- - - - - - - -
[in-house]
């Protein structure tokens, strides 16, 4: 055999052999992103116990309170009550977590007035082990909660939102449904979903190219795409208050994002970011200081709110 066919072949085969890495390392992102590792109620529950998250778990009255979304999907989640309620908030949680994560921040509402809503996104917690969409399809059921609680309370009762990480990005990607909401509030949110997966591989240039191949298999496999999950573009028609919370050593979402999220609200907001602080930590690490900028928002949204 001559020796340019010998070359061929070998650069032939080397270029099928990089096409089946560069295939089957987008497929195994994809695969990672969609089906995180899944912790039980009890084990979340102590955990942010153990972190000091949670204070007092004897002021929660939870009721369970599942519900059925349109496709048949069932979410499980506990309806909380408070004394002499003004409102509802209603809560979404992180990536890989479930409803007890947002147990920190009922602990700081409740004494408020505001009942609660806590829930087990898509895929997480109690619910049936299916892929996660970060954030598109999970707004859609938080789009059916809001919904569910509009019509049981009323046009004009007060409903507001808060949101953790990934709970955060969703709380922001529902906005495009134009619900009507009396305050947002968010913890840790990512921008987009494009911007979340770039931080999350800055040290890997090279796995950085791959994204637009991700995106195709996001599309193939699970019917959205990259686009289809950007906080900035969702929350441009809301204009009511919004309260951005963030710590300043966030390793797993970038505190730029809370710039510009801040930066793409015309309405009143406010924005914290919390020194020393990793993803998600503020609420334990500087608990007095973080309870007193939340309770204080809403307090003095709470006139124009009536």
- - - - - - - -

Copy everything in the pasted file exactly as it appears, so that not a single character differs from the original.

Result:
[in-house]
């Protein structure tokens, strides 16, 4: 055999052999992103116990309170009550977590007035082990909660939102449904979903190219795409208050994002970011200081709110 066919072949085969890495390392992102590792109620529950998250778990009255979304999907989640309620908030949680994560921040509402809503996104917690969409399809059921609680309370009762990480990005990607909401509030949110997966591989240039191949298999496999999950573009028609919370050593979402999220609200907001602080930590690490900028928002949204 001559020796340019010998070359061929070998650069032939080397270029099928990089096409089946560069295939089957987008497929195994994809695969990672969609089906995180899944912790039980009890084990979340102590955990942010153990972190000091949670204070007092004897002021929660939870009721369970599942519900059925349109496709048949069932979410499980506990309806909380408070004394002499003004409102509802209603809560979404992180990536890989479930409803007890947002147990920190009922602990700081409740004494408020505001009942609660806590829930087990898509895929997480109690619910049936299916892929996660970060954030598109999970707004859609938080789009059916809001919904569910509009019509049981009323046009004009007060409903507001808060949101953790990934709970955060969703709380922001529902906005495009134009619900009507009396305050947002968010913890840790990512921008987009494009911007979340770039931080999350800055040290890997090279796995950085791959994204637009991700995106195709996001599309193939699970019917959205990259686009289809950007906080900035969702929350441009809301204009009511919004309260951005963030710590300043966030390793797993970038505190730029809370710039510009801040930066793409015309309405009143406010924005914290919390020194020393990793993803998600503020609420334990500087608990007095973080309870007193939340309770204080809403307090003095709470006139124009009536």